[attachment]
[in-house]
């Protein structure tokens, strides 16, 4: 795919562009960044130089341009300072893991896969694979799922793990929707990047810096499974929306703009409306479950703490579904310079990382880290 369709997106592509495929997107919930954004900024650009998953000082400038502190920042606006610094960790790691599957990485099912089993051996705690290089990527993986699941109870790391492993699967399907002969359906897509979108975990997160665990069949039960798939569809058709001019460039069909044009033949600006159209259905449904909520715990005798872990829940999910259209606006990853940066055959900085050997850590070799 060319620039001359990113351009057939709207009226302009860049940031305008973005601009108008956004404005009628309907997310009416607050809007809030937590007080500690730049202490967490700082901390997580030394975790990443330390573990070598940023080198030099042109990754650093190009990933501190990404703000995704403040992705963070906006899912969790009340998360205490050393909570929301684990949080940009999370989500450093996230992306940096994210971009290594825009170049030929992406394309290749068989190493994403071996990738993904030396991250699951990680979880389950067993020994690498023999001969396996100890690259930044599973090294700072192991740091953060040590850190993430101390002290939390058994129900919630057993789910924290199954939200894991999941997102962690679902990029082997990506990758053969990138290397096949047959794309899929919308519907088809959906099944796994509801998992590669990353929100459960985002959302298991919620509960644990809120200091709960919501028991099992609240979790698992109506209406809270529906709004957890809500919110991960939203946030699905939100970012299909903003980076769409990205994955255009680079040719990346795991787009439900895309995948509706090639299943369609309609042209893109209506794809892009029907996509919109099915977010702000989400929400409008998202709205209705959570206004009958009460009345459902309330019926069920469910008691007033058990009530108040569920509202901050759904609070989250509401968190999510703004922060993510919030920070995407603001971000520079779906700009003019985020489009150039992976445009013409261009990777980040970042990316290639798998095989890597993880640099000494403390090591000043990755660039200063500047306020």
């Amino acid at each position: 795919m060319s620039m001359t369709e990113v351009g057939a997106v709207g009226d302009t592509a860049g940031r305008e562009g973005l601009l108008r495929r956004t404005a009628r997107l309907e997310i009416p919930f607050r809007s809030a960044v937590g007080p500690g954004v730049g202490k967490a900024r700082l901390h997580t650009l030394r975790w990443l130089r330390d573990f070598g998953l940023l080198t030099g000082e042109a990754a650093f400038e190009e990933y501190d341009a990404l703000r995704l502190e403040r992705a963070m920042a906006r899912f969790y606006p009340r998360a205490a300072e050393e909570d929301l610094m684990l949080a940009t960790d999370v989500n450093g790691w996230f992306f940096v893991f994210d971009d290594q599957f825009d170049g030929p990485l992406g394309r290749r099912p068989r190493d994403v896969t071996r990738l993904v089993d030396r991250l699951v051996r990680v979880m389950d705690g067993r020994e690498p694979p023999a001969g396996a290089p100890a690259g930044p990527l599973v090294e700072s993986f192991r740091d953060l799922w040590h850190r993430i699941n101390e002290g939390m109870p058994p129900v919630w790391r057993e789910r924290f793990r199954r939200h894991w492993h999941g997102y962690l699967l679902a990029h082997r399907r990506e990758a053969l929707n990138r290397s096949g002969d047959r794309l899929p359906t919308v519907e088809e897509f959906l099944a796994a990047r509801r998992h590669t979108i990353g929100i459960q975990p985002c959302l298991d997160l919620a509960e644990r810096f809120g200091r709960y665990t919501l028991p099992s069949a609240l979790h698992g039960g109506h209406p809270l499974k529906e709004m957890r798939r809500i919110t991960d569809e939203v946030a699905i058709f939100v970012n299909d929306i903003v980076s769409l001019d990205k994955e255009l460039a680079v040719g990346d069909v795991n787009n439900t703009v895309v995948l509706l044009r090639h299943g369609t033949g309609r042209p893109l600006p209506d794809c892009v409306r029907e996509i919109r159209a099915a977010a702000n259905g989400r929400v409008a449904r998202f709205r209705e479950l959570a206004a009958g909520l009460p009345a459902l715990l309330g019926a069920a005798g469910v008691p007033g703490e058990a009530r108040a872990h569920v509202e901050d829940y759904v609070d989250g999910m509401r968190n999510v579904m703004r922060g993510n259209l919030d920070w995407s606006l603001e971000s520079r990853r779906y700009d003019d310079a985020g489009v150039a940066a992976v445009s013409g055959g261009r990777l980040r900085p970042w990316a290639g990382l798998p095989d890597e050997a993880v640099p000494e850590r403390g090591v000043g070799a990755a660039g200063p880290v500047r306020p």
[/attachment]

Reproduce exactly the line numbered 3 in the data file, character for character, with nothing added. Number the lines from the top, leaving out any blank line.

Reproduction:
């Amino acid at each position: 795919m060319s620039m001359t369709e990113v351009g057939a997106v709207g009226d302009t592509a860049g940031r305008e562009g973005l601009l108008r495929r956004t404005a009628r997107l309907e997310i009416p919930f607050r809007s809030a960044v937590g007080p500690g954004v730049g202490k967490a900024r700082l901390h997580t650009l030394r975790w990443l130089r330390d573990f070598g998953l940023l080198t030099g000082e042109a990754a650093f400038e190009e990933y501190d341009a990404l703000r995704l502190e403040r992705a963070m920042a906006r899912f969790y606006p009340r998360a205490a300072e050393e909570d929301l610094m684990l949080a940009t960790d999370v989500n450093g790691w996230f992306f940096v893991f994210d971009d290594q599957f825009d170049g030929p990485l992406g394309r290749r099912p068989r190493d994403v896969t071996r990738l993904v089993d030396r991250l699951v051996r990680v979880m389950d705690g067993r020994e690498p694979p023999a001969g396996a290089p100890a690259g930044p990527l599973v090294e700072s993986f192991r740091d953060l799922w040590h850190r993430i699941n101390e002290g939390m109870p058994p129900v919630w790391r057993e789910r924290f793990r199954r939200h894991w492993h999941g997102y962690l699967l679902a990029h082997r399907r990506e990758a053969l929707n990138r290397s096949g002969d047959r794309l899929p359906t919308v519907e088809e897509f959906l099944a796994a990047r509801r998992h590669t979108i990353g929100i459960q975990p985002c959302l298991d997160l919620a509960e644990r810096f809120g200091r709960y665990t919501l028991p099992s069949a609240l979790h698992g039960g109506h209406p809270l499974k529906e709004m957890r798939r809500i919110t991960d569809e939203v946030a699905i058709f939100v970012n299909d929306i903003v980076s769409l001019d990205k994955e255009l460039a680079v040719g990346d069909v795991n787009n439900t703009v895309v995948l509706l044009r090639h299943g369609t033949g309609r042209p893109l600006p209506d794809c892009v409306r029907e996509i919109r159209a099915a977010a702000n259905g989400r929400v409008a449904r998202f709205r209705e479950l959570a206004a009958g909520l009460p009345a459902l715990l309330g019926a069920a005798g469910v008691p007033g703490e058990a009530r108040a872990h569920v509202e901050d829940y759904v609070d989250g999910m509401r968190n999510v579904m703004r922060g993510n259209l919030d920070w995407s606006l603001e971000s520079r990853r779906y700009d003019d310079a985020g489009v150039a940066a992976v445009s013409g055959g261009r990777l980040r900085p970042w990316a290639g990382l798998p095989d890597e050997a993880v640099p000494e850590r403390g090591v000043g070799a990755a660039g200063p880290v500047r306020p």